This afternoon, the waiting for fans and professional players will come to an end as national coach Vladimir Petkovic and national director Pierluigi Tami announce the squad for the European Football Championship at 1.30. The duo will explain in a video conference which 28 players will be going into the "bubble" five days later. No one will be allowed in or out of the training camp in Bad Ragaz any longer: to minimise the risk of a Covid-19 infection, players, coaches and the support staff will be hermetically sealed off. Although the coronavirus situation on the old continent is gradually easing and vaccination rates are rising, football needs a strict hygiene concept. This is the only way that the Championship – already postponed by a year due to the pandemic – can be held at the second time of asking. UEFA, European football's governing body, is sticking with its original plan of staging the tournament in more than one country. The idea of marking the 60th year of its existence by spreading the matches across twelve different countries had been mooted long before the pandemic struck.
The ball will actually start rolling in eleven cities on 11 June, because Dublin was unable or unwilling to give the guarantee demanded by UEFA that spectators would be allowed into the stadium. The same applies for Bilbao, with Valencia stepping into the breach as a Spanish venue. However, "sold out" signs are only expected to go up for the Puskás Aréna in Budapest, as capacities in the other stadia have been limited. If the coronavirus situation allows, 50% and a quarter of seats respectively in Baku and Rome, where Switzerland will be playing its group matches, will be occupied. At any rate, UEFA will have to lower its sights for what is a major source of revenue. At the 2016 Championship, ticket sales accounted for 14% of total revenue (see graphs). It is all the more important for the organisers, then, that the broadcasting rights for the tournament remain highly coveted – they are the fast-growing primary source of income in football. At the 2016 tournament, TV and radio broadcasters paid more than EURbn 1 to UEFA for the first time. This figure had thus grown by a factor of almost 20 within the space of two decades.
This time too, the tournament will capture the imagination of the world. Championship matches are watched in well over 200 countries. IMG, the agency responsible for marketing the rights, anticipates that more than five billion people in total will watch the live broadcasts. This huge reach allows UEFA to score with sponsors as well. The continental association pulled in just under EURbn 0.5 from the sale of commercial rights to the 2016 tournament. Companies can profit from football fever in a number of different ways. In addition to five official sponsors of UEFA national team football, for instance, there are six official sponsors of the upcoming Championship itself. These are joined by five licence-holders. A glance at the list of partners makes the global character of the football event clear. They include four Chinese companies in the shape of Alipay, Hisense, TikTok and Vivo, while global western consumer brands such as Coca-Cola, Heineken, Adidas and Booking.com are also on board.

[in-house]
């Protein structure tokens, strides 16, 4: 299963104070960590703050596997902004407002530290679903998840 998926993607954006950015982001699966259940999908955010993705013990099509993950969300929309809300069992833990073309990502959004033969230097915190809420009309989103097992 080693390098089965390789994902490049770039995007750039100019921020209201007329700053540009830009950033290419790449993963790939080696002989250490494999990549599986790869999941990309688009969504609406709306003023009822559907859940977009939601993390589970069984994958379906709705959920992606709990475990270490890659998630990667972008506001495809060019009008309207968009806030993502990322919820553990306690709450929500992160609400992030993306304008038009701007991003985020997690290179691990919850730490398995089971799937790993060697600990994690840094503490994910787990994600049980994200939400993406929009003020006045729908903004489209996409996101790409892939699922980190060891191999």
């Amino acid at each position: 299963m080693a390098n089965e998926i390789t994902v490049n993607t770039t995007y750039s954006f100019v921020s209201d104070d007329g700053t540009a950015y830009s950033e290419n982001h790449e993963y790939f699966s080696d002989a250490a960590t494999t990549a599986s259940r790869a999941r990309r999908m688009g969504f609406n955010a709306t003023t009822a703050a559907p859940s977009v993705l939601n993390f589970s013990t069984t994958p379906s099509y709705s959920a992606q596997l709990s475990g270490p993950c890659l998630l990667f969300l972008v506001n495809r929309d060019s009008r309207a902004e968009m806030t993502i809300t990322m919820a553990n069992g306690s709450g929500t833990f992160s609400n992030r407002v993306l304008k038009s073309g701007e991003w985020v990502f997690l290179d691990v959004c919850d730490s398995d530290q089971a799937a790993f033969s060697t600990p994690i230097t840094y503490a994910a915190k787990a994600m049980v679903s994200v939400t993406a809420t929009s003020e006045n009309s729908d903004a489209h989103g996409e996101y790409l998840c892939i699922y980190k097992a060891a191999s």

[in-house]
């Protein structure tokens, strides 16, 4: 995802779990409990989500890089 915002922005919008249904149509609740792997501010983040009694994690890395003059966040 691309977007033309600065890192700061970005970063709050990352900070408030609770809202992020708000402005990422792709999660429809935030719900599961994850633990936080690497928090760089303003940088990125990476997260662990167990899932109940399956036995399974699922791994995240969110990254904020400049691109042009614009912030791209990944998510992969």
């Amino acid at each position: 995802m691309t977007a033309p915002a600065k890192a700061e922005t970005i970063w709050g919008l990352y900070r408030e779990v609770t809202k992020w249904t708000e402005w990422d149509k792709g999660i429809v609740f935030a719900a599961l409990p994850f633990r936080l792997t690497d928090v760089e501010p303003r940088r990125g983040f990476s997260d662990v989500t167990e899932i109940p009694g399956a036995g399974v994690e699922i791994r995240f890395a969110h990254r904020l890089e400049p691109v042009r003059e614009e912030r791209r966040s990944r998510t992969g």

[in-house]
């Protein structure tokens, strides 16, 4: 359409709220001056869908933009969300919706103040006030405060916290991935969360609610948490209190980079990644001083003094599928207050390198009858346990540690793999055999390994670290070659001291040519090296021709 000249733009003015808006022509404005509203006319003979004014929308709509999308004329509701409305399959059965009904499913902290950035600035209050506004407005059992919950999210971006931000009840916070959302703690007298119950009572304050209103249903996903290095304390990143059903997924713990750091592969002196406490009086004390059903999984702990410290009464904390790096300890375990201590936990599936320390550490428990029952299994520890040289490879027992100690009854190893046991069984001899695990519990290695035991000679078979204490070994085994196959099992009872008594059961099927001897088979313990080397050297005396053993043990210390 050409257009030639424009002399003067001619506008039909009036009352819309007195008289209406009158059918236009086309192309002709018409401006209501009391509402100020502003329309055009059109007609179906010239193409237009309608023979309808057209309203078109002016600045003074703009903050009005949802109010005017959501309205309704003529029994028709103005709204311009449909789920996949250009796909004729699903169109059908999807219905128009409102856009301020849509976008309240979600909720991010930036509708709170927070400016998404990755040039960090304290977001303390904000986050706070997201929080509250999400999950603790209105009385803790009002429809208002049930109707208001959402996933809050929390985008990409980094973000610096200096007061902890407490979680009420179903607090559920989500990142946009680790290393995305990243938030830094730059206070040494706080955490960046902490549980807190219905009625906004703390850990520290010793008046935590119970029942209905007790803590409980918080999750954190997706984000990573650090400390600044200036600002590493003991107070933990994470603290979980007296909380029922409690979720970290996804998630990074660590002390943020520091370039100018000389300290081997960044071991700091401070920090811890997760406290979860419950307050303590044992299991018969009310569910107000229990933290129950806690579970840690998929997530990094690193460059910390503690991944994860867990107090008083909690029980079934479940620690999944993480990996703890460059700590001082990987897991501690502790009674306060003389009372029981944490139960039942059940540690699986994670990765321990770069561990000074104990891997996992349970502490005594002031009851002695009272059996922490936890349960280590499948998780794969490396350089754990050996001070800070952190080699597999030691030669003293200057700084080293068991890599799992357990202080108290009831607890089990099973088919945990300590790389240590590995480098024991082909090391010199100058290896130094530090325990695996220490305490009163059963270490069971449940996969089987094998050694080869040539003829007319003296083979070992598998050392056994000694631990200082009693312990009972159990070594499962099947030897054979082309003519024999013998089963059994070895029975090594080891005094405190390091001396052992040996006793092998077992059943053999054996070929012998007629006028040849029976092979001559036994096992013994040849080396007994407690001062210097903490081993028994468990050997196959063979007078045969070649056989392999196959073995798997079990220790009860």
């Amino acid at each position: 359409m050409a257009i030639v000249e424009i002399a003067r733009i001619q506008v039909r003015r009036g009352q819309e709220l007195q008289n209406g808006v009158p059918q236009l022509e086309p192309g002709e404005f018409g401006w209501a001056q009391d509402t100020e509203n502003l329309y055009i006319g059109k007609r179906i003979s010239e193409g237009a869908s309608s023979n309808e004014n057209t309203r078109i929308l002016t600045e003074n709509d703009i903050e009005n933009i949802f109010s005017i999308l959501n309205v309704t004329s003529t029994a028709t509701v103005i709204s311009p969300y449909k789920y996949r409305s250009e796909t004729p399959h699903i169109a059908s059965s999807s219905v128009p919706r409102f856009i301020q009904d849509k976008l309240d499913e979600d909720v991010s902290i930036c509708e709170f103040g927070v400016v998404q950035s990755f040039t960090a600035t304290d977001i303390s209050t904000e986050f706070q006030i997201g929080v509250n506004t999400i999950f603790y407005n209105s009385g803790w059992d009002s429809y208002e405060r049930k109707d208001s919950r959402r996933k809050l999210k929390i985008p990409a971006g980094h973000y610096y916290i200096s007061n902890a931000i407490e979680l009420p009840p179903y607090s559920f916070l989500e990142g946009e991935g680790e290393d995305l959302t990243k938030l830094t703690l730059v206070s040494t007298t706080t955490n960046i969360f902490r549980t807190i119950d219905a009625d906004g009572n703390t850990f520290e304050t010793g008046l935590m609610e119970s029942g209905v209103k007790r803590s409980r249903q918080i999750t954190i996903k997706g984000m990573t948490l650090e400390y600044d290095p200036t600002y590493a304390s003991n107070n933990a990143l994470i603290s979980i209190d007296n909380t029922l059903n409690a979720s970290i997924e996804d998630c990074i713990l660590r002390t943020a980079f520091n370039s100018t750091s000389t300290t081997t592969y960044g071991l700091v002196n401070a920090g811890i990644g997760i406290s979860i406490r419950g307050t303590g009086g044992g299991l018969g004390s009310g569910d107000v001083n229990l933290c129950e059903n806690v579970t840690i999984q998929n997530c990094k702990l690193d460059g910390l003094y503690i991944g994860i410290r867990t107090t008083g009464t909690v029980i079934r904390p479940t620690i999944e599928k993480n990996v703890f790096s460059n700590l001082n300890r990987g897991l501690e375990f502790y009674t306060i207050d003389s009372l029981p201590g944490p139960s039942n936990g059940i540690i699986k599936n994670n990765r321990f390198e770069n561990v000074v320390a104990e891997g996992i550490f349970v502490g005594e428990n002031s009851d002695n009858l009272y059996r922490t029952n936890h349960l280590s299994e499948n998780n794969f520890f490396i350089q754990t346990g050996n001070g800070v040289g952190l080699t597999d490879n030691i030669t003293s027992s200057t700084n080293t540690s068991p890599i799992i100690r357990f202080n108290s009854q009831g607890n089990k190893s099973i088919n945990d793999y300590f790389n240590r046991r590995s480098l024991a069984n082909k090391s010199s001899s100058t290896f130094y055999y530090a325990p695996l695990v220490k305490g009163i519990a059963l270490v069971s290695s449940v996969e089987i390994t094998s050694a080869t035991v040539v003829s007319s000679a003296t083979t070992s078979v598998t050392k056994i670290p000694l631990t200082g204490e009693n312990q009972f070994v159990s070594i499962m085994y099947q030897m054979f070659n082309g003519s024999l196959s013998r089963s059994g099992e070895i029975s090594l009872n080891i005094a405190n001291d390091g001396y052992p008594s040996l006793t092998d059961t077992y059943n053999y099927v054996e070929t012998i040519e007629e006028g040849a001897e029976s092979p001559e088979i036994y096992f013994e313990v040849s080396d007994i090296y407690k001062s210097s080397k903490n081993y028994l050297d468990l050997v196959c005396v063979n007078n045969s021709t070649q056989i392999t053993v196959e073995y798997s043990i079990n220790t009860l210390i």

Alongside a boost to their own profile, the companies involved can also hope for a little kick to the economy from the Championship. This year that is truer than ever. In many places, after all, the tournament is coinciding with a successive loosening of coronavirus restrictions. Whether the purchase of a replica kit, that new television for the "stadium at home" experience, a beer for the fridge or even travel to the venue, more than a few fans are expected to ramp up their own consumer spending over the next few weeks. And after the final on 11 July, it won't even be two weeks before the next supreme sporting occasion, with the Summer Olympic Games starting in Tokyo on 23 July. The two events and their enormous social and economic impact should keep stock market players occupied as well. Sport could turn out to be an additional economic pillar alongside looser monetary policy and government spending programmes. Whether outfitters, sponsors or licensees, those companies directly involved should come particularly into focus.
Source: UEFA financial report 2015/16 Past performance is not a reliable indicator of future performance.
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